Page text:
However, by looking at the overall pattern of weightloss, rather than individual days, daily weighing can be very useful. “By being more aware of your weight, you can quickly react to lapses in your progress and make necessary adjustments to maintain your goal,” says healthline.com.

Be sure to weigh yourself at the same time each day, as your weight may fluctuate slightly through the day. The accuracy of your scales could also affect your weight readings. Thehealthy.com recommends that the best time to weigh yourself is first thing in the morning to get your true weight.

If weight loss is your goal, and you don’t feel that weighing yourself daily and witnessing fluctuations in your weight readings will demotivate you, then weighing yourself daily might be the best decision for you. Weekly weighing means you’ll be able to respond to your progress and make any required changes to your diet and exercise routine to meet your ideal weight.



Should I Weigh Myself Once a Week?

You may prefer to weigh yourself once a week rather than daily, especially if your aim is to maintain weight. This can be an efficient way to keep track of your weight journey progress without being too focused on the daily weight readings.

Plus, if daily weighing is likely to cause stress and affect your behaviour - unhealthy eating (or lack of) for example - go for weekly weighing.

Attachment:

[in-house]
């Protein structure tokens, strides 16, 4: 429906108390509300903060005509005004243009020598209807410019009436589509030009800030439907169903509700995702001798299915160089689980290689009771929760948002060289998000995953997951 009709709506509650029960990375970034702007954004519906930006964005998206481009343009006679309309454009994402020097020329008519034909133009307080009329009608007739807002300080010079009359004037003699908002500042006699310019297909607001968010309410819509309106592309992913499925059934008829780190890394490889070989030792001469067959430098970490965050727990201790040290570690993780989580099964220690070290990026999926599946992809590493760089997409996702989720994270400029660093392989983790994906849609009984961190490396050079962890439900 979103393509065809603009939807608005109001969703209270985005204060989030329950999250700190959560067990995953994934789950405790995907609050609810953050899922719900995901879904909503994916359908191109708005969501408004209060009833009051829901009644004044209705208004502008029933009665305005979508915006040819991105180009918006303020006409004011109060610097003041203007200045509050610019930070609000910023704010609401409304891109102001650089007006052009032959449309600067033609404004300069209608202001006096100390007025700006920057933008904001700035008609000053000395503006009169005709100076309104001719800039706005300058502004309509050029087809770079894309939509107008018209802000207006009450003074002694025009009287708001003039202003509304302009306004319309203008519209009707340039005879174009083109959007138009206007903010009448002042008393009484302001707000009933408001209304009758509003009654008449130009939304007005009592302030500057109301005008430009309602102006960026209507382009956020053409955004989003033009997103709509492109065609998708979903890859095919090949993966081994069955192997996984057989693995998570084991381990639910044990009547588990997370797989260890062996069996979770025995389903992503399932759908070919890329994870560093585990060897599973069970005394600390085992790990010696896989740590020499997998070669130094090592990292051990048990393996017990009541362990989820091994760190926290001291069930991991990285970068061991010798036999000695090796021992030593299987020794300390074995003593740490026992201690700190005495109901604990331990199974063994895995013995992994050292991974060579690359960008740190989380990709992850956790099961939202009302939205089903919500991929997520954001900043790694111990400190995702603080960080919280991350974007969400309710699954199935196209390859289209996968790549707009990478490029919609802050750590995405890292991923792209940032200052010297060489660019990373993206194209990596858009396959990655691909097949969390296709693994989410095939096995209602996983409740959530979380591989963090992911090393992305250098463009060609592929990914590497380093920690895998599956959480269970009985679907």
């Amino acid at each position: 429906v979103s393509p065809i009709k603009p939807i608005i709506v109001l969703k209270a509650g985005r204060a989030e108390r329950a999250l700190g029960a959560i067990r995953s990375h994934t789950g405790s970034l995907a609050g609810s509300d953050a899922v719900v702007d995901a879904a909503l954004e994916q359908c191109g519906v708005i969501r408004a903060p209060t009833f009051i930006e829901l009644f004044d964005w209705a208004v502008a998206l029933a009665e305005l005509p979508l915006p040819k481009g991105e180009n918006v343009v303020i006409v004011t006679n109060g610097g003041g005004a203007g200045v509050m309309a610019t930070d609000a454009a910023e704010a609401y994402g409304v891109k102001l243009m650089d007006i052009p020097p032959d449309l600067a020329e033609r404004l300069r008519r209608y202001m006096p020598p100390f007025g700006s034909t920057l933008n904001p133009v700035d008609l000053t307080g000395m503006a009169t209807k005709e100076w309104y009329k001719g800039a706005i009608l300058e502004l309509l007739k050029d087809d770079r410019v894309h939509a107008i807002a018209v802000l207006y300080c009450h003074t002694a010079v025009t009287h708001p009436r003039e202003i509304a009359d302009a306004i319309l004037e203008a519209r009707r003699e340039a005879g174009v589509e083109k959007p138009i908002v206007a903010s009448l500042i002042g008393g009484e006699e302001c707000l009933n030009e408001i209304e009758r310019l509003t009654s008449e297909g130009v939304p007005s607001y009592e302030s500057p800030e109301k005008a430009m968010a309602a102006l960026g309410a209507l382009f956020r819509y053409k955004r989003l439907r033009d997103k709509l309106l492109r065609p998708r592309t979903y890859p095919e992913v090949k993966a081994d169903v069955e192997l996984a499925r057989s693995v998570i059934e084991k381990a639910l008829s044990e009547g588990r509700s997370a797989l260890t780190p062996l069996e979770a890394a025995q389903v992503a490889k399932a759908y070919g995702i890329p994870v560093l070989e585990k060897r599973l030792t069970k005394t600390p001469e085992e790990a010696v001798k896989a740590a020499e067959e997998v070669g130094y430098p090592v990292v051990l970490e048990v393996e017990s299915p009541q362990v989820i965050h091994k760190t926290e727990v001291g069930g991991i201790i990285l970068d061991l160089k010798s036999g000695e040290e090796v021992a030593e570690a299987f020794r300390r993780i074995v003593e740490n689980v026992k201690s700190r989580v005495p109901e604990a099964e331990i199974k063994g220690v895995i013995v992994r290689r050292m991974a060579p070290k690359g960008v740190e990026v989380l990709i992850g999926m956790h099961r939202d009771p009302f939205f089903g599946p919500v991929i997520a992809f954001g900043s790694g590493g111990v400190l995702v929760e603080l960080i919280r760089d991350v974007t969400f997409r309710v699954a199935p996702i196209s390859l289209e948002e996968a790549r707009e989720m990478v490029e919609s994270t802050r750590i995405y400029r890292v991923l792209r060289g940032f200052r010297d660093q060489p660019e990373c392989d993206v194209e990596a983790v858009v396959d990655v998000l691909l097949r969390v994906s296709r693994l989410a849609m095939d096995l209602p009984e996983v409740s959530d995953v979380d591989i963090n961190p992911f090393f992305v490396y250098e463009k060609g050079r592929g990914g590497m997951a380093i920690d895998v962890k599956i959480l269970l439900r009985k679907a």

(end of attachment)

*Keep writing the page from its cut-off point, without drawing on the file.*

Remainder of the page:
Many slimming clubs such as Weightwatchers and Slimming World recommend weighing yourself weekly, and host weekly weigh-in meetings for their members. The NHS also recommends weighing yourself once a week if you are working toward a target weight, as it allows you to recognise any changes in your weight and respond appropriately.

“Weighing weekly can have its advantages. It allows you to track progress while still having six whole days to not focus on your weight,” says myfitnesspal.com.

The best way to approach weekly weighing, as with daily weighing, is to pick a specific time of the day, on the same day of the week.

The Harvard Medical School suggests weekly weighing for some dieters. Daily weighing does not work for dieters, it says, because so much attention to detail could be misleading - or, as we’ve mentioned above, disheartening. Daily weighing, could, too, lead to unhealthy eating - or lack of eating - choices, whereas with weekly weighing you will see more of an averaged-out pattern.

The Harvard Medical School concludes by suggesting that weighing daily may be better if you need more frequent prompts to eat healthy and exercise. Otherwise, once a week is enough.



You Should Establish a Regular Weigh-In Routine

If you choose to weigh yourself daily, then be sure to establish a routine and weigh yourself at the same time each day as your weight can often fluctuate throughout the day. For a true weight reading, aim to weigh yourself in the morning.

If you choose to weigh yourself weekly, then you should also establish a routine and weigh yourself at the same time of the day, on the same day of the week.



Should I Weigh Myself at All?